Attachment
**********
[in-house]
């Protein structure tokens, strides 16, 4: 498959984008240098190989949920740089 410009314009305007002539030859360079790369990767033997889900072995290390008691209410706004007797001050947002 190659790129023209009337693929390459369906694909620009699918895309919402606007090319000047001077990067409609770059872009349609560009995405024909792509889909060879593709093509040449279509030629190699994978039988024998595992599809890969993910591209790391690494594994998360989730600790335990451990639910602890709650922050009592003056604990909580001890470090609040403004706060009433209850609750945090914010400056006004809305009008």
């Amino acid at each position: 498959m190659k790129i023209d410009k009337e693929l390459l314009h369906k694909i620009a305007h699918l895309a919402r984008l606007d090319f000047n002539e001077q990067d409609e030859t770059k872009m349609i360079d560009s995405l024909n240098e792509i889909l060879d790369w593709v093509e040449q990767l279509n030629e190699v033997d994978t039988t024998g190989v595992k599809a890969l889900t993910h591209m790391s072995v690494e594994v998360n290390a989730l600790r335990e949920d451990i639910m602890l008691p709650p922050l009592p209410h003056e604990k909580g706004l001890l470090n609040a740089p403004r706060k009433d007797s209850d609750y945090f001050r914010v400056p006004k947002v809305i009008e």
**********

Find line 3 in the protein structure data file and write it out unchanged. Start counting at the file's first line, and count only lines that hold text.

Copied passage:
């Amino acid at each position: 498959m190659k790129i023209d410009k009337e693929l390459l314009h369906k694909i620009a305007h699918l895309a919402r984008l606007d090319f000047n002539e001077q990067d409609e030859t770059k872009m349609i360079d560009s995405l024909n240098e792509i889909l060879d790369w593709v093509e040449q990767l279509n030629e190699v033997d994978t039988t024998g190989v595992k599809a890969l889900t993910h591209m790391s072995v690494e594994v998360n290390a989730l600790r335990e949920d451990i639910m602890l008691p709650p922050l009592p209410h003056e604990k909580g706004l001890l470090n609040a740089p403004r706060k009433d007797s209850d609750y945090f001050r914010v400056p006004k947002v809305i009008e």